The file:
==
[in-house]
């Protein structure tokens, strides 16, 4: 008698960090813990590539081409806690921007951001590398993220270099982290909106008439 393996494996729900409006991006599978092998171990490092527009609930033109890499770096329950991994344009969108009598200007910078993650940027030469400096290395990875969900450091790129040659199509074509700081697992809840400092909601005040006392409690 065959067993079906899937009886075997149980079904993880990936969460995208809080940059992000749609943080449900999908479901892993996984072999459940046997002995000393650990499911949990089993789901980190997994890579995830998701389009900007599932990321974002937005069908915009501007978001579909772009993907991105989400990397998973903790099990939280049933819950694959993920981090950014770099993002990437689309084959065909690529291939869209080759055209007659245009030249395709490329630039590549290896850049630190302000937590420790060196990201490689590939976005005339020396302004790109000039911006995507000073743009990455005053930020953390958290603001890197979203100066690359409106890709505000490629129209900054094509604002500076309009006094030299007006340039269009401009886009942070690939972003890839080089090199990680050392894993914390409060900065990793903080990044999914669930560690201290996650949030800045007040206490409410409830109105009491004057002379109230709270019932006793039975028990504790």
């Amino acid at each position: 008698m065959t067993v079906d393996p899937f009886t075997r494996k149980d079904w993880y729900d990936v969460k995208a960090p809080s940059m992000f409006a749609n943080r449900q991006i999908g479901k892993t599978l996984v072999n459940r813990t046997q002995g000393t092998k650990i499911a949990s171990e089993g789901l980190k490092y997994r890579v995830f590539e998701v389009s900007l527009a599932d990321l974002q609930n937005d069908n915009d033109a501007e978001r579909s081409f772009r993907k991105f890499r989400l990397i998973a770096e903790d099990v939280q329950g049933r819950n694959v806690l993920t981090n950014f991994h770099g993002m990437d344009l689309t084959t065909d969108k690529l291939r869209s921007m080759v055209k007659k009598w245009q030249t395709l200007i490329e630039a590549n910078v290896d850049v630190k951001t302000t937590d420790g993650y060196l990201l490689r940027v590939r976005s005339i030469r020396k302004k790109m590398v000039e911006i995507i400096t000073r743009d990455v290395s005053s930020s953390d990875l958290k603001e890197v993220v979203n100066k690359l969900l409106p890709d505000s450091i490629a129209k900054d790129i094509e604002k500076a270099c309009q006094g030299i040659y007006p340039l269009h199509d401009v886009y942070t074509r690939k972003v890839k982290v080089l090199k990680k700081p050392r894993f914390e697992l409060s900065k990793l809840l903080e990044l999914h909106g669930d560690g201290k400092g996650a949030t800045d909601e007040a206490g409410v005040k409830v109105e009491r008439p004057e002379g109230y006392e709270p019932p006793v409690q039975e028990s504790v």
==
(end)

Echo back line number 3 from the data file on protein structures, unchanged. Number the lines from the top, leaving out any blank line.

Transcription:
């Amino acid at each position: 008698m065959t067993v079906d393996p899937f009886t075997r494996k149980d079904w993880y729900d990936v969460k995208a960090p809080s940059m992000f409006a749609n943080r449900q991006i999908g479901k892993t599978l996984v072999n459940r813990t046997q002995g000393t092998k650990i499911a949990s171990e089993g789901l980190k490092y997994r890579v995830f590539e998701v389009s900007l527009a599932d990321l974002q609930n937005d069908n915009d033109a501007e978001r579909s081409f772009r993907k991105f890499r989400l990397i998973a770096e903790d099990v939280q329950g049933r819950n694959v806690l993920t981090n950014f991994h770099g993002m990437d344009l689309t084959t065909d969108k690529l291939r869209s921007m080759v055209k007659k009598w245009q030249t395709l200007i490329e630039a590549n910078v290896d850049v630190k951001t302000t937590d420790g993650y060196l990201l490689r940027v590939r976005s005339i030469r020396k302004k790109m590398v000039e911006i995507i400096t000073r743009d990455v290395s005053s930020s953390d990875l958290k603001e890197v993220v979203n100066k690359l969900l409106p890709d505000s450091i490629a129209k900054d790129i094509e604002k500076a270099c309009q006094g030299i040659y007006p340039l269009h199509d401009v886009y942070t074509r690939k972003v890839k982290v080089l090199k990680k700081p050392r894993f914390e697992l409060s900065k990793l809840l903080e990044l999914h909106g669930d560690g201290k400092g996650a949030t800045d909601e007040a206490g409410v005040k409830v109105e009491r008439p004057e002379g109230y006392e709270p019932p006793v409690q039975e028990s504790v």